The provisions in this bill represent an implementation of the position the Governor took in his special address to the Legislature on Thursday, April 29. At that time, the Governor said, "I am asking each of you to bring citizens into the process and trust their judgments about the type of service they want and how much they are willing to pay." He listed the three elements of his FAIR plan, which included "… a plan to involve the citizens of our state in meaningful property tax reform by putting a Constitutional Convention on the November 2005 ballot." He was crystal clear in his comments when he said, "Today I am endorsing and will support a citizens Constitutional Convention on property taxes … A citizens Constitutional Convention to empower the people to take on the special interests and bring about fundamental structural reforms that only a citizen-led effort can achieve."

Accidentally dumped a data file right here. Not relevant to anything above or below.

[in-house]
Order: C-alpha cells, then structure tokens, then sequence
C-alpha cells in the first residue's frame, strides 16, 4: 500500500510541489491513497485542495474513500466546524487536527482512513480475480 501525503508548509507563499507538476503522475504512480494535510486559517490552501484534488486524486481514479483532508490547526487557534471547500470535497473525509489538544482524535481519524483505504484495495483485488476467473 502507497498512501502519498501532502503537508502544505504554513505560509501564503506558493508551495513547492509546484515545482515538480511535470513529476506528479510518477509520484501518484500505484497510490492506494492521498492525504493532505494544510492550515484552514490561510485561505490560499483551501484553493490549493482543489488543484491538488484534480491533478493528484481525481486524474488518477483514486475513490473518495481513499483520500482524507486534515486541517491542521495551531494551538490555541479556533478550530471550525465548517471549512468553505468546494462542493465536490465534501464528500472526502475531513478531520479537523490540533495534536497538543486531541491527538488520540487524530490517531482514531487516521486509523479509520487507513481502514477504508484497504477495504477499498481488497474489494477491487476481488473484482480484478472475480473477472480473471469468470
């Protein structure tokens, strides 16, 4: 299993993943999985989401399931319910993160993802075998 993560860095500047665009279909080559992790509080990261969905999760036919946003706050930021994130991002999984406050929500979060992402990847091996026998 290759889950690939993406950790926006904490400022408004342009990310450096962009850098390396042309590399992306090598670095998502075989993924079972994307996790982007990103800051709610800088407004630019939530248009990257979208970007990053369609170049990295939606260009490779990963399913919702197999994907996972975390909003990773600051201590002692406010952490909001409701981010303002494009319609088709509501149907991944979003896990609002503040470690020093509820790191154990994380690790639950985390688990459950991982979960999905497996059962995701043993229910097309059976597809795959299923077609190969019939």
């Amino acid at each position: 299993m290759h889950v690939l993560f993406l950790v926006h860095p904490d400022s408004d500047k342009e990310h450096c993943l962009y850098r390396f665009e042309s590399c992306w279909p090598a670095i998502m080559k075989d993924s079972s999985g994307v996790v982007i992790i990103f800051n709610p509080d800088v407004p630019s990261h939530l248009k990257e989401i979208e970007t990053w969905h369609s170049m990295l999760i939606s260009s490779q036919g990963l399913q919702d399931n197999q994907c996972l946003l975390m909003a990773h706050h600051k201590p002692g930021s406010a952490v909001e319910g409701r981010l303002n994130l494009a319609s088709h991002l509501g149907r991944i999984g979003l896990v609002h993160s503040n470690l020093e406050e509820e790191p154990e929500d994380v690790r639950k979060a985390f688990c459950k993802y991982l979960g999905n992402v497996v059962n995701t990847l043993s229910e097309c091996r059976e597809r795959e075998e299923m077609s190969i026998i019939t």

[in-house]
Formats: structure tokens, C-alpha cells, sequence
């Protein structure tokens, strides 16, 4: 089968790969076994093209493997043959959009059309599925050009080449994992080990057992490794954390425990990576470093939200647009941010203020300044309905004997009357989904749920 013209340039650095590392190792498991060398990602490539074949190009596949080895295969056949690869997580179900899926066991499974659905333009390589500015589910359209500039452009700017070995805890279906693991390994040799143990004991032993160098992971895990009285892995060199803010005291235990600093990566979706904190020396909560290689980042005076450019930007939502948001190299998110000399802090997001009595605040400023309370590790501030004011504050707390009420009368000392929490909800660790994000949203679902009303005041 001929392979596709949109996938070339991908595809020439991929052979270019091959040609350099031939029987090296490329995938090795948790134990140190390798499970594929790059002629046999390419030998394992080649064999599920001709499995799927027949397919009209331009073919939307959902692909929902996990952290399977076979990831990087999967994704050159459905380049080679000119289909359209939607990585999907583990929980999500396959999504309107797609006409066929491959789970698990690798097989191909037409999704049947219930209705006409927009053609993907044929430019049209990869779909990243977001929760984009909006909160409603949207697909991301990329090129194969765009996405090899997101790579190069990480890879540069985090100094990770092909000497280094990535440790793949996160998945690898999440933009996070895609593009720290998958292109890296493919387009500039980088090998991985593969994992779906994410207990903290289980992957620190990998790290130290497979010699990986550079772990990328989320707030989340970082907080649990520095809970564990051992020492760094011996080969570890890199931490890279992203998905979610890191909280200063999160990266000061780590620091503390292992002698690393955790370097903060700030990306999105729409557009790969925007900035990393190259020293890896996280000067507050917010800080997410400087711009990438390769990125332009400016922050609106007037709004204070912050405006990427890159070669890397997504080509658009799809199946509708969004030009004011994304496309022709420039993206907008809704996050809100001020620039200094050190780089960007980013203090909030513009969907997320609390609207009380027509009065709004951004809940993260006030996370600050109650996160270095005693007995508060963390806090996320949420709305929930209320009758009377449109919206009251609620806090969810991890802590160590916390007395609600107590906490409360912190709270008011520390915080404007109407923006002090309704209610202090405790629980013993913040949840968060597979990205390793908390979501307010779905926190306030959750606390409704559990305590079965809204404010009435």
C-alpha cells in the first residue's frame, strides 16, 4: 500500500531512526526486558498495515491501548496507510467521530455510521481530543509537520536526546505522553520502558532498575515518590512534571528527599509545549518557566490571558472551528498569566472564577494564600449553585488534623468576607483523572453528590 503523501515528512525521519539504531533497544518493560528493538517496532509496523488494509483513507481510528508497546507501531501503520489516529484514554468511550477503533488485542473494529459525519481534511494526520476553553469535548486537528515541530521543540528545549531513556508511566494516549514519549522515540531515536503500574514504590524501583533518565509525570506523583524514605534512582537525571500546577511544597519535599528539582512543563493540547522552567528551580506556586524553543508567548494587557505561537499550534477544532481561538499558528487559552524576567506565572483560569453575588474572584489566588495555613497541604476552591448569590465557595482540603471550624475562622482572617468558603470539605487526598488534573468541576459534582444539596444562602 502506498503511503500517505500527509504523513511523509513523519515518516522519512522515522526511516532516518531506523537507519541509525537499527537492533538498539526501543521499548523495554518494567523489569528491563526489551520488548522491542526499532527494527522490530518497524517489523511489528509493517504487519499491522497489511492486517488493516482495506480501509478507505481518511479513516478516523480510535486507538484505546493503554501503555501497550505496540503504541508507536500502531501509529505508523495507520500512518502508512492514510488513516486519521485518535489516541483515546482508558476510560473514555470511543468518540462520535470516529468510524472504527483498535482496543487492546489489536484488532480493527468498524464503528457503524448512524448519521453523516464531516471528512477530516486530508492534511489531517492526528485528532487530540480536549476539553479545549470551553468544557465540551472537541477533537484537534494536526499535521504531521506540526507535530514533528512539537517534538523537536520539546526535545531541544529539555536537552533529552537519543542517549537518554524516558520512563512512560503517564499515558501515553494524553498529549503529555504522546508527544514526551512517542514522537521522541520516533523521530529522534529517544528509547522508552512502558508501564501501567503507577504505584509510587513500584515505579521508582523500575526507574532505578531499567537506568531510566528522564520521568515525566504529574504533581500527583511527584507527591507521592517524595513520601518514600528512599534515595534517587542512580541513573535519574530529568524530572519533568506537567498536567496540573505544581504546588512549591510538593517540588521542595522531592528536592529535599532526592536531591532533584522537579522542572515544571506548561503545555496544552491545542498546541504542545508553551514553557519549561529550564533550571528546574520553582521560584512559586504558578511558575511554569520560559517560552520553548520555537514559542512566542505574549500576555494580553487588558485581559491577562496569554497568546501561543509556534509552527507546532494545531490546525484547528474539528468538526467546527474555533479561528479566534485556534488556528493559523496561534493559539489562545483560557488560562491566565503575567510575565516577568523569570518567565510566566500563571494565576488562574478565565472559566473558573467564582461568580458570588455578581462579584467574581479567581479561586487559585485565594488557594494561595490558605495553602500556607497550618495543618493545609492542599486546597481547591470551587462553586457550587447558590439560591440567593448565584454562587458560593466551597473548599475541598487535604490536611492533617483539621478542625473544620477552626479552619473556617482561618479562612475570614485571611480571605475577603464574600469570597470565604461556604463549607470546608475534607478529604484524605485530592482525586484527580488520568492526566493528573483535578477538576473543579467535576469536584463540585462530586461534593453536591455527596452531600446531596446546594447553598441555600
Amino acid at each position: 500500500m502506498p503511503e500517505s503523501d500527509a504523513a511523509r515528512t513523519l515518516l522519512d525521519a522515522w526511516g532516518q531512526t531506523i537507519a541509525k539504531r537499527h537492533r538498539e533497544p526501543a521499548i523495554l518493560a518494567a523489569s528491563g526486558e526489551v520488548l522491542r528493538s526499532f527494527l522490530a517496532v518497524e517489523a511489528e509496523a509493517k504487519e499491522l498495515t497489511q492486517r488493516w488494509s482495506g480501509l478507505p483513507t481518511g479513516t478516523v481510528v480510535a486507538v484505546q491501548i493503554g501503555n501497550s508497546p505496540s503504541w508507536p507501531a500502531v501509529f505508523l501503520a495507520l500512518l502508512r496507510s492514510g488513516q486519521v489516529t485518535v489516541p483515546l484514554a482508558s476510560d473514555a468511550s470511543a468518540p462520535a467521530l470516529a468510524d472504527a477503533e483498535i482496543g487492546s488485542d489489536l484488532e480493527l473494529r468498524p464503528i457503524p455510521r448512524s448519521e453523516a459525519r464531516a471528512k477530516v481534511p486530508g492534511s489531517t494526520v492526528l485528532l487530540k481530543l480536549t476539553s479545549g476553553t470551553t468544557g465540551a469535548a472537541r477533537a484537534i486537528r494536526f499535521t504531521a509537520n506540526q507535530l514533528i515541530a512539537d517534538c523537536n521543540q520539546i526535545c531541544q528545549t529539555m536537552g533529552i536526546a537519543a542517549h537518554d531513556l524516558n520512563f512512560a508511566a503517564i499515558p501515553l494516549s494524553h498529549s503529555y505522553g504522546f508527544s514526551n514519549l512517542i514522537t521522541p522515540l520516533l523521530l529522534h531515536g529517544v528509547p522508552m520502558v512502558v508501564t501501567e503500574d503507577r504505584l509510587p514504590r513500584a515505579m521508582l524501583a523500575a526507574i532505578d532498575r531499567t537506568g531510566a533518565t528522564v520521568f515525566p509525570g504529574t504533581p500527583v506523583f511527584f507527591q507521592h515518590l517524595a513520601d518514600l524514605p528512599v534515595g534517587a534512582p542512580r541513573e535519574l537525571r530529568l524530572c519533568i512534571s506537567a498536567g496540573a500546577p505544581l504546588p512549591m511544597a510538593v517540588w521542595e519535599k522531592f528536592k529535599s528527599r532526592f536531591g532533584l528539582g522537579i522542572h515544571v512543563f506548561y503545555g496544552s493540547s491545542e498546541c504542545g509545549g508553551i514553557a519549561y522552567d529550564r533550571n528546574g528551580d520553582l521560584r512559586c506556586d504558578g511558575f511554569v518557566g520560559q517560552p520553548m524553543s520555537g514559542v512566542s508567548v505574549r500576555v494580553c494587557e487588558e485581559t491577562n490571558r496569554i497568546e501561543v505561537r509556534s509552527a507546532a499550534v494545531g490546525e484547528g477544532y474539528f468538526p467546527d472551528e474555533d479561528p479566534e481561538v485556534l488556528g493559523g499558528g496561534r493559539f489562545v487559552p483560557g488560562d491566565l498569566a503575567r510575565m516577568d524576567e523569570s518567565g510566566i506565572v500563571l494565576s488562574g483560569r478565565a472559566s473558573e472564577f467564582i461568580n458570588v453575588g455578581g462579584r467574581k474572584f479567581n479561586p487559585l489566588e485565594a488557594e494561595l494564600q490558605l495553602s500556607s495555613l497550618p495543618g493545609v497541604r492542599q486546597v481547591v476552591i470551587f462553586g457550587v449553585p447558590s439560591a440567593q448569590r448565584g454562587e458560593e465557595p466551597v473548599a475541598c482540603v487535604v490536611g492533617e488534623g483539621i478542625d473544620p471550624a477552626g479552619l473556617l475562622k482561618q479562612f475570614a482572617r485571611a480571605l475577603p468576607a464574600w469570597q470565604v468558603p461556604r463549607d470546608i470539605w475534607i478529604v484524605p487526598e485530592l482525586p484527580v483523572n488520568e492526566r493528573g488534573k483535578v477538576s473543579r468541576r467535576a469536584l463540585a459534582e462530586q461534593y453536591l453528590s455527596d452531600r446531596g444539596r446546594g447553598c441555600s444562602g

The only intermediate step that the Governor put between his speech and the Convention was a "Citizens Task Force," which would make "a recommendation to the Legislature on the structure and scope of a convention." This bill takes that step.

Finally, the State's FY 2005 Appropriations Act, as passed by the Legislature on Thursday, June 24, includes the Governor's promised $32 Million "Municipal Homeland Security Assistance Aid." Details on distributions will be forthcoming from the Division of Local Government Services.

We stand ready to assist any who would advance the cause of property tax reform. We see this bill as a step in the right direction.

For questions or for more information, contact Jon Moran at 609-695-3481, ext. 21.